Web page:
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    Bangladesh Gets a Preview of Faux Taj Mahal

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    The famed Taj Mahal has long inspired copies made from such materials as matchsticks, plastic blocks, or sand.  Dubai, in the United Arab Emirates, built a three-quarter-sized replica for a shopping festival several years ago. And there is a luxury hotel-casino in the U.S. state of New Jersey named the Taj Mahal.

    While armchair architects may decry such attempts to replicate the Mughal masterpiece that has not dissuaded a Bangladeshi man from spending millions of dollars to build what he claims is a life-sized copy of the original.

    The Taj Mahal - the 17th century Indian icon built by an emperor to memorialize his second wife.  

    Now, there is a Taj Mahal, 2009 version, constructed by a filmmaker known for his Bangla language remakes of Bollywood movies.  

    The original, adorned with Rajasthan marble, Chinese crystal, Tibetan turquoise and silver from Ceylon, was made with backbreaking manual labor over 12 years.

    The waterproof replica is taking less than six years to complete with the help of machinery. Its builder claims inclusion of Italian marble and granite, diamonds from Belgium and 160 kilograms of bronze for the dome.

    His detractors say the fake Taj appears rather amateurishly adorned with a generous helping of local brick and bathroom tiles.

    What is now Bangladesh was once under the rule of Shah Jahan, who built the original Taj. But India is not amused by Ahsanullah Moni's tribute to the heartbroken Mughal Emperor.

    Indian diplomats have muttered their dissatisfaction, warning of possible copyright infringement against their country's best known historical monument.

    Moni, who participated in the 1971 independence revolution against Pakistan, says he is ready to do battle with India and will not be bullied into demolishing his Taj Mahal.  

    "No matter what… our land, our brain, our money are put here for all people," Moni said. "I'm a fighter. You can't fight with me. Anybody."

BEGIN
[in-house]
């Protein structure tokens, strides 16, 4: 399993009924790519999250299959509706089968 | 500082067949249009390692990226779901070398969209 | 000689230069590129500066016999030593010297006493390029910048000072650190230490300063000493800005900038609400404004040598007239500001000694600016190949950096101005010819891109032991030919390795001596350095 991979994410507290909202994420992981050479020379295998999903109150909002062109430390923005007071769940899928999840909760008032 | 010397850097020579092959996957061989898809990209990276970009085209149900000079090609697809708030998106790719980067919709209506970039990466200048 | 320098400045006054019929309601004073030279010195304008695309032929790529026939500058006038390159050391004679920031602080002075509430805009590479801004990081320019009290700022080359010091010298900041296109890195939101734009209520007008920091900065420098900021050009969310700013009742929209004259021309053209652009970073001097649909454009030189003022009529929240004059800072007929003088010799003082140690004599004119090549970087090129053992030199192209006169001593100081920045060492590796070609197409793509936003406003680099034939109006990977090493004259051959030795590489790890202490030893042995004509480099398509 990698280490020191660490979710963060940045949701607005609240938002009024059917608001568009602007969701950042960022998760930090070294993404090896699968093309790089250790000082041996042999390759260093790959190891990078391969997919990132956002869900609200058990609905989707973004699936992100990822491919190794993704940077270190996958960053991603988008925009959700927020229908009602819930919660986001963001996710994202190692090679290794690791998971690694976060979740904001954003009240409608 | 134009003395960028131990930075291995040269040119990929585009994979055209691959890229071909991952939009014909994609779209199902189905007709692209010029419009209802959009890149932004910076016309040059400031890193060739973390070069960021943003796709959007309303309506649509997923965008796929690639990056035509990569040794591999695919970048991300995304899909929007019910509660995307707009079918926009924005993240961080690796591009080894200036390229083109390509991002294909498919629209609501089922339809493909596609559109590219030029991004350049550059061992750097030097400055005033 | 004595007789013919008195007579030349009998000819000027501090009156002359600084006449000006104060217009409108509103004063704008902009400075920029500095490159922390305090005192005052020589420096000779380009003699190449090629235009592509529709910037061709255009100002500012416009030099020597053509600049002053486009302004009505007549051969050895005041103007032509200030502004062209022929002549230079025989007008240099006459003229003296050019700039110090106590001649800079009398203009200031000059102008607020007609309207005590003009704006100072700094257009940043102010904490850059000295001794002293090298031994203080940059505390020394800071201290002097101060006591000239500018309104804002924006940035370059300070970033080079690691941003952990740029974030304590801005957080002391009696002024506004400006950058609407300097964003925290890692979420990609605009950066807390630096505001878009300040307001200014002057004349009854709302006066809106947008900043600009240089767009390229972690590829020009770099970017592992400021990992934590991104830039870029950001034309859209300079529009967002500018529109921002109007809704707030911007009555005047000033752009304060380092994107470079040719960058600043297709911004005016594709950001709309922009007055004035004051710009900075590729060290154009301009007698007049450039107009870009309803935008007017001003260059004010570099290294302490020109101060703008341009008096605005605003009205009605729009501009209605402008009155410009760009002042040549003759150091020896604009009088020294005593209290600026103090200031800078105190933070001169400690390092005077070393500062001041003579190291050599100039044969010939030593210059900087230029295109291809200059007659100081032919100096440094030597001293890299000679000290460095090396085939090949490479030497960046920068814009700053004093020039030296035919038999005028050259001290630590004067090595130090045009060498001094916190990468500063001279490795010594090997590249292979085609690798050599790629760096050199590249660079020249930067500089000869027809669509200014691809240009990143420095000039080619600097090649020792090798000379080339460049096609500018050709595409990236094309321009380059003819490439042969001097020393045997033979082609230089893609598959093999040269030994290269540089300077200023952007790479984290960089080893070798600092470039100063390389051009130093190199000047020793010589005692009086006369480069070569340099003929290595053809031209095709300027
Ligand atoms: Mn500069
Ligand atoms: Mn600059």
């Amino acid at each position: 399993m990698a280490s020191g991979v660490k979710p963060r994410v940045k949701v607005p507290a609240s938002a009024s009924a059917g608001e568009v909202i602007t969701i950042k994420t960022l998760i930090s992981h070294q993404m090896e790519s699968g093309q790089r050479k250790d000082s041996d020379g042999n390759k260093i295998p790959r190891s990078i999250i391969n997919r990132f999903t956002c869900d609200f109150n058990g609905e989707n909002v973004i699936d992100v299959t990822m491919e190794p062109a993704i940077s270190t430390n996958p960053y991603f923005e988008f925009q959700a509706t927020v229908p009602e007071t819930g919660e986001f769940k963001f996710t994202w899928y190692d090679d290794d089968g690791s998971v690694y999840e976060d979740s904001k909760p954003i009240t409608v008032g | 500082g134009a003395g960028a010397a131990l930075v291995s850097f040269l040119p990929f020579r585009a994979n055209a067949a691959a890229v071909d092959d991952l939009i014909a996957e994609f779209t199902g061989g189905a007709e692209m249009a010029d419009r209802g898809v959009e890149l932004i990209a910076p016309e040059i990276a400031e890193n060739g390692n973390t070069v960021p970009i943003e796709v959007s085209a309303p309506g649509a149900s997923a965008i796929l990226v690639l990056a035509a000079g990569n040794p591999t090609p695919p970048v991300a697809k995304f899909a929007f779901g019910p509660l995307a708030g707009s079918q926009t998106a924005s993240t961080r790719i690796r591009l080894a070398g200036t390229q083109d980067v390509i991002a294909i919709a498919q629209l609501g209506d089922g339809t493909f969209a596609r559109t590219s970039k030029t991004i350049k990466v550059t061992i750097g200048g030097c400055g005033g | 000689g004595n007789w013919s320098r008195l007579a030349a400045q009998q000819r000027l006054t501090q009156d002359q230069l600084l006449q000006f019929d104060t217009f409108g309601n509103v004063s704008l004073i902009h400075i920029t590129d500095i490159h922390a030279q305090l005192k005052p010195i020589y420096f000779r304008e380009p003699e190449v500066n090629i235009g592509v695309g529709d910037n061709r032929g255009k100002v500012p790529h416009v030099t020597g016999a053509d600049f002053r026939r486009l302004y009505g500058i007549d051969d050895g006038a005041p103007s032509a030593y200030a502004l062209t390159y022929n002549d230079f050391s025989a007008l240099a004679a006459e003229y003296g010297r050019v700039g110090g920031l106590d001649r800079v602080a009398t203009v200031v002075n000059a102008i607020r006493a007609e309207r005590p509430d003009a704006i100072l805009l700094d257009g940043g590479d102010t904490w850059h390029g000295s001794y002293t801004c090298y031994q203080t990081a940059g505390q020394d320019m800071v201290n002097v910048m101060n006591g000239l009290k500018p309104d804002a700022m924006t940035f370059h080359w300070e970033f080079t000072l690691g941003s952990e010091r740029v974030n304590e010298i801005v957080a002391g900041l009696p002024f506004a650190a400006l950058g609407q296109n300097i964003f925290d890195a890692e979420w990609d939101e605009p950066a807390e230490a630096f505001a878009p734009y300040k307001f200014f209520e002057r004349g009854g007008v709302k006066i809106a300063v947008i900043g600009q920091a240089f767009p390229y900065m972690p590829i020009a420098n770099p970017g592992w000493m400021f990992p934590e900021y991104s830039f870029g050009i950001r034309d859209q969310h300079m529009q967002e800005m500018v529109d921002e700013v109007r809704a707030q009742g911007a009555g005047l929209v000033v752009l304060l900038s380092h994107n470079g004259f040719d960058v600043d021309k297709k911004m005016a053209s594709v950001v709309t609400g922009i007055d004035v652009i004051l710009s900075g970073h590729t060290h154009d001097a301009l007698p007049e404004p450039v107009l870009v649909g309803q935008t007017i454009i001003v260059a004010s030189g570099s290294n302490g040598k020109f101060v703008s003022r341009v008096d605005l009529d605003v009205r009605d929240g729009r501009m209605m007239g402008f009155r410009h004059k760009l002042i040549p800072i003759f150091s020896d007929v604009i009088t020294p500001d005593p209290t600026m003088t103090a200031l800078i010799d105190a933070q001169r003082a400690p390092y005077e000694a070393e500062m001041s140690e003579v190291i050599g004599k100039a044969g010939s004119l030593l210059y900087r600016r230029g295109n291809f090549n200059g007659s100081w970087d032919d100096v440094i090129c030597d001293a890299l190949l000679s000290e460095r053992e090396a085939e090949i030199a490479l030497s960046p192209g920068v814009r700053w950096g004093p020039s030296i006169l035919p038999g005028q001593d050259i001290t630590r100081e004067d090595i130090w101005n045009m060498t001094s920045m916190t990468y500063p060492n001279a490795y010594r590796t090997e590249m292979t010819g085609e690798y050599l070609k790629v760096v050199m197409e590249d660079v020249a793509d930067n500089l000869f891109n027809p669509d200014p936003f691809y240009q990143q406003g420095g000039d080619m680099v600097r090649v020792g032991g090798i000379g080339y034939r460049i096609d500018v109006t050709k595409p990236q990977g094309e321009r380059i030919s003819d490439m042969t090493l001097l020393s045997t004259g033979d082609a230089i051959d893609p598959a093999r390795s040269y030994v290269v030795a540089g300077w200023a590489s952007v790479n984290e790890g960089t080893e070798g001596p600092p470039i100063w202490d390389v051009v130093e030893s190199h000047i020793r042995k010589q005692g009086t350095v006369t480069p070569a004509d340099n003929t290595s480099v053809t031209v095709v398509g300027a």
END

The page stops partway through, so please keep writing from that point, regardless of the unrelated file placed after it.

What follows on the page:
The film director and producer says he came up with the idea of erecting the Bengal Taj in his home village because few of the 150 million Bangladeshis can afford to visit the real thing in neighboring India.

    Asked if he was trying to impress his wife with a creation that he says cost him nearly $60 million, the flamboyant filmmaker contends his love is more encompassing.   

    "I love my people. I love country, I love my people. I made this all for [the Bangladeshi] people, not [my] wife," he stated.

    Sneak previews prior to the official unveiling in March have already attracted 100,000 paying visitors, at $1 per head.

    Some Bangladeshis, such as Abdul Hakim back for a visit to see his family from his job in Italy, believe the replica Taj could give a boost to his country's anemic tourism industry.

    "It's very important. After Agra I like this [copy]. This will be famous in the world, in America and Europe," Hakim said. 

    That is exactly the reaction Moni wants to hear from visitors as he makes plans to expand the property to include a hotel, amusement park and multimedia production studio.

    He believes Shah Jahan, if not the contemporary rulers of India, would be impressed with his tribute. 

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